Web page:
Sheldon and his partners, Joe Beard and FirstCity Financial, own the food truck court at Mary Avenue and University Parks Drive and hope some day to lure a major development, such as a hotel or office building, Anderson said. But he said the rail line would benefit all businesses in that part of downtown.
Anderson estimated that the entire project could cost $4 million, including the environmental remediation of the bridge, which could costs hundreds of thousands of dollars. He said the city could apply for trail grants from the Texas Department of Transportation, which funded most of the east riverwalk, or from the Texas Parks and Wildlife Department.
Assistant City Manager Cynthia Garcia said she is confident Sheldon’s agreement with UP will allow the city to let the east riverwalk project by Aug. 29, keeping the project on course with state deadlines.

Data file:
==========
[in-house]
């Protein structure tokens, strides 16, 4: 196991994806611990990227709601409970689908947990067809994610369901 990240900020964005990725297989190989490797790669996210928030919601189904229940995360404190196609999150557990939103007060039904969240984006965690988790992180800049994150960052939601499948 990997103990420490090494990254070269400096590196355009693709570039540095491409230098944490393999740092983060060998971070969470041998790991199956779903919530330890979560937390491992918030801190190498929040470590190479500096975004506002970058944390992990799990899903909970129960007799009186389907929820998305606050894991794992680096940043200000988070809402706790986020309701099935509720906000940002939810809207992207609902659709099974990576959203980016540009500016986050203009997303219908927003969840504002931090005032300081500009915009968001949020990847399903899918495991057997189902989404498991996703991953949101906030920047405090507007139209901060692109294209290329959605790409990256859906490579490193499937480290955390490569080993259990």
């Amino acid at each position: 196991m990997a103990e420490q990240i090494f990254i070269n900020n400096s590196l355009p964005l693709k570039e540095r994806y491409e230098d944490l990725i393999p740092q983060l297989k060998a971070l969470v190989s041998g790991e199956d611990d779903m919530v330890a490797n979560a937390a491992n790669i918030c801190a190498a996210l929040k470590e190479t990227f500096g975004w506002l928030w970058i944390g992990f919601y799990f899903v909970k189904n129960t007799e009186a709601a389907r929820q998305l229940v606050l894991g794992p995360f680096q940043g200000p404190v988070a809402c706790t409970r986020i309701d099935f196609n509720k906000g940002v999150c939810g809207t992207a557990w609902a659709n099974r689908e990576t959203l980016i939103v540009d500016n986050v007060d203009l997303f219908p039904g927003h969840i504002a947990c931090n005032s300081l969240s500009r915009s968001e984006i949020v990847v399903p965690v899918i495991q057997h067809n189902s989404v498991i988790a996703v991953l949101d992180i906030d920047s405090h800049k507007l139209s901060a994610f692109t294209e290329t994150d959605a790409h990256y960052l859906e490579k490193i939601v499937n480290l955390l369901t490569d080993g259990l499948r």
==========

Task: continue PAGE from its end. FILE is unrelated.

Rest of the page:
“I think we’re in the homestretch,” she said.
Garcia said the future use of the bridge will require much more discussion, but it’s a promising idea.
“It makes sense, having a pedestrian bridge with access to both sides of the river,” she said. “It’s really nice, because it follows Mary Avenue. When I first got here (in 2015) one question I had was, ‘How do we get hold of this and open it as a pedestrian crossing?’ ”
She said the Cotton Belt Bridge and the active UP bridge nearby are a beautiful part of the river’s scenery, and the Cotton Belt Bridge could be enhanced by lighting.
Megan Henderson, executive director of City Center Waco, said her board hasn’t yet approved the donation, but she has hired a firm to test and quantify any environmental liabilities with the bridge.
‘A lot of promise’
“We are eager to play an active part in redeveloping the bridge,” she said. “It’s hard to overstate our support for the riverwalk. . . . The proposed project is really an exciting one with a lot of promise. We want to make sure we proceed cautiously and in a way that keeps us in a solid ability to move forward.”